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Local pediatrician stresses importance of COVID shots for children

Published: Nov. 2, 2021 at 11:23 PM EDT
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NORTH AUGUSTA, S.C. (WRDW/WAGT) - On Tuesday, the CDC director signed off on emergency use of Pfizer’s COVID vaccine for kids 5-to-11.

That means 28 million children are now eligible for the vaccine. We spoke with a local pediatrician about the decision now facing parents.

It’s a huge milestone and maybe even a turning point in the fight against COVID. Many children’s hospitals and pediatricians have already received doses of the Pfizer vaccine for kids and are ready to put shots in arms as early as Wednesday.

The doses are here and ready to go. Right now, the vaccine is sitting in a refrigerator at North Augusta Pediatrics waiting for their chance to protect local children.

“The goal of the vaccine is to keep them from dying from it,” said John David Allen, North Augusta Pediatrics.

And while it’s rare, our area has seen children die from COVID. At least four since the delta variant spiked in August. We’ve also seen higher numbers of kids admitted to the hospital since then, as well.

“One of the reasons we need to vaccinate children is that children can be a pool for the virus,” said Allen. “So I stress to parents the vaccine is safer than getting the disease.”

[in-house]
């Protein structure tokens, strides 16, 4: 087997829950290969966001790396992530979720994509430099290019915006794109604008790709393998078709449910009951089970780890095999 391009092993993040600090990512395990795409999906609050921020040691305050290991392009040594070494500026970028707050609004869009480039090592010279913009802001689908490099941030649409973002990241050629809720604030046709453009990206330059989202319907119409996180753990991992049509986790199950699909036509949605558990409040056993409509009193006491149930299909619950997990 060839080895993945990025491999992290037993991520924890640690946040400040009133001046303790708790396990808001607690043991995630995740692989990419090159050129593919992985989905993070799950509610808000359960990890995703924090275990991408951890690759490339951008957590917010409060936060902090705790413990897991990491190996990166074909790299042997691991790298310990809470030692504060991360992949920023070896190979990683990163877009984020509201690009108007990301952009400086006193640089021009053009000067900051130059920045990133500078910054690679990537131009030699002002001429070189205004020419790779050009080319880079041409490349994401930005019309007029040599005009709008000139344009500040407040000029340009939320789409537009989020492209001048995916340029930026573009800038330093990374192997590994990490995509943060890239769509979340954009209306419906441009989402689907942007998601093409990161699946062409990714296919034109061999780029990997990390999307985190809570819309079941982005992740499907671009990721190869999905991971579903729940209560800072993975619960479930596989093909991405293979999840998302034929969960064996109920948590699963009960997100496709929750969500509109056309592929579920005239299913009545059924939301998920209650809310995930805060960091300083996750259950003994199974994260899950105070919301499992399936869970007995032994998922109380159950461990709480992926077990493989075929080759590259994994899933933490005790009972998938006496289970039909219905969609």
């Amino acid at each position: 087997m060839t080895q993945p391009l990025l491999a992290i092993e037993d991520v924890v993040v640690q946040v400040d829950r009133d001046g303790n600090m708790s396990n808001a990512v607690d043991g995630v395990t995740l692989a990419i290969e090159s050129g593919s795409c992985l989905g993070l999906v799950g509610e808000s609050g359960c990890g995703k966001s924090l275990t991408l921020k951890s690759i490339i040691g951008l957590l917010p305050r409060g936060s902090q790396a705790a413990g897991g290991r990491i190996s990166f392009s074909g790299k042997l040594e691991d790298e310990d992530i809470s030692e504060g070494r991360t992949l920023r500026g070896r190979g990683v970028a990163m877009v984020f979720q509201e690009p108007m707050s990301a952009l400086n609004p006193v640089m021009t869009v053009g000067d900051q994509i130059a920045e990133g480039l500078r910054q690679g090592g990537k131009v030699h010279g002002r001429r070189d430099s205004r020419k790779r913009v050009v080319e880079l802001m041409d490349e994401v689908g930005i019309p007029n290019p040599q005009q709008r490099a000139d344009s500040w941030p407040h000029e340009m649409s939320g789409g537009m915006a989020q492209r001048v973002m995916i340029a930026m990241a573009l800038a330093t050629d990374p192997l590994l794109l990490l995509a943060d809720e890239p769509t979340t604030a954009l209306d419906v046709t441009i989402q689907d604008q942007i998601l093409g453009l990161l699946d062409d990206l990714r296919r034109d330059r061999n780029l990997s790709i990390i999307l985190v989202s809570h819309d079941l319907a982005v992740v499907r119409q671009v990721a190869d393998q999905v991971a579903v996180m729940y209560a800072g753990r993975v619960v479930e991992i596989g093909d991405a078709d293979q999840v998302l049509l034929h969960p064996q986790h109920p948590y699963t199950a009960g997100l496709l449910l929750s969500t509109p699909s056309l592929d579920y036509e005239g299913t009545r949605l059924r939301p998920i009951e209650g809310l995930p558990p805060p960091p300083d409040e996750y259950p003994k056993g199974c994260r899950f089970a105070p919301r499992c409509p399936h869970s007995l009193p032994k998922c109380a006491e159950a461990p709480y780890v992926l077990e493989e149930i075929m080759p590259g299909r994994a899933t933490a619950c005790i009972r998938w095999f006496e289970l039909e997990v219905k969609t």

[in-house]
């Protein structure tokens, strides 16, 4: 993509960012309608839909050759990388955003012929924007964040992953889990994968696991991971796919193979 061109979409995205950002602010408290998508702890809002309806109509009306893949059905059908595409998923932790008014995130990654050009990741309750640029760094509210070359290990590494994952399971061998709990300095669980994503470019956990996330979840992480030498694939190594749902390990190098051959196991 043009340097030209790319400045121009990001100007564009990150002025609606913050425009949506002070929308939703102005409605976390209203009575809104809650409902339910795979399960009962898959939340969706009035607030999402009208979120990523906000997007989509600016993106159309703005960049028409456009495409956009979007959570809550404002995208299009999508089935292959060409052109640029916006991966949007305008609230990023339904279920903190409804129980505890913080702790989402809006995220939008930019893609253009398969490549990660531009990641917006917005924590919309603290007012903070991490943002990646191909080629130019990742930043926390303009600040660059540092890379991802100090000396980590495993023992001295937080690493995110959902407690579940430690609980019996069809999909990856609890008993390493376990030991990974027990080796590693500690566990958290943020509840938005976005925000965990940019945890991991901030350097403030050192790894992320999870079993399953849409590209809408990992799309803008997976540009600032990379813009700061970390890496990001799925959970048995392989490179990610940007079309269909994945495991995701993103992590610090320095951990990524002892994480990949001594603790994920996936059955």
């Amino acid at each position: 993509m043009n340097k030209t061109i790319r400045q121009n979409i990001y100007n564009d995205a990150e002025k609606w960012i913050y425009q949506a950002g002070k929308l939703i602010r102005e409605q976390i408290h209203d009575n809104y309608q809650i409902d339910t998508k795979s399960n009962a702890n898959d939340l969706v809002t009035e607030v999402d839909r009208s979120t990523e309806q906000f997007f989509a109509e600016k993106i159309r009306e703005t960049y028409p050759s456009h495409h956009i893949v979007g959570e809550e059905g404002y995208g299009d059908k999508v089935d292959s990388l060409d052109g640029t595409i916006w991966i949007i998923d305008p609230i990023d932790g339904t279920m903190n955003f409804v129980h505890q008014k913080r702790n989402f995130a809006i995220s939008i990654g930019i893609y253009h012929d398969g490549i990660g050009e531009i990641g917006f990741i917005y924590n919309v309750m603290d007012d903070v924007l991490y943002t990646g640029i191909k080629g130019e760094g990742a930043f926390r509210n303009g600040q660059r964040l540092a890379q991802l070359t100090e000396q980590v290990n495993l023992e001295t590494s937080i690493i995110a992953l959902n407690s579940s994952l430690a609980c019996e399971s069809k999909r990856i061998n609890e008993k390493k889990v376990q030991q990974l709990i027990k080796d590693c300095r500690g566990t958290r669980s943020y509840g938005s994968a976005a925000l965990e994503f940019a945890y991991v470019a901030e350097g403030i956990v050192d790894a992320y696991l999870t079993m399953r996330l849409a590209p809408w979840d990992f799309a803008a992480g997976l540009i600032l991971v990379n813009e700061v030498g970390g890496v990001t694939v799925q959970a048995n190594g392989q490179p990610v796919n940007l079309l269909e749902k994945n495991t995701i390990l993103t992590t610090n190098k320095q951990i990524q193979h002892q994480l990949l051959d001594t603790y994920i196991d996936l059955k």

North Augusta Pediatrics has already scheduled appointments for kids to get the shot Thursday in anticipation of the CDC’s approval.

“We received 600 doses today and we will keep ordering them as we need to,” he said.

And doctors like April Hartman are hopeful the vaccine will go beyond helping protect kids’ health.

“What we are seeing is kids are falling behind in school, they’re failing, they are not learning because they didn’t do well with the virtual thing,” said Hartman, medical director of outpatient pediatric children’s services at Children’s Hospital of Georgia.

But the challenge to get shots in arms will likely be an uphill battle. Many parents are concerned.

A recent survey from the Kaiser Family Foundation found only 27 percent of parents plan to get their kids vaccinated right away. Doctors know it will be up to them to explain the reasons why it’s so important.

“When parents have concerns about the vaccine I completely understand the hesitation because it is a brand new vaccine,” said Allen.

So what should you expect after your child gets the vaccine?

“Some redness maybe a little soreness,” said Hartman. “Usually there is no side effects at all.”

Last holiday season, we saw a spike in COVID cases so doctors are determined to get kids vaccinated in time to slow that down.

“So if we can get the children vaccinated in the next three or four or five weeks then they will be prepared for the holiday season and events,” said Allen.

“We want them to be able to do the things that we all enjoy doing,” said Hartman.

You can reach out to your pediatrician or the health department for information to get your child vaccinated.

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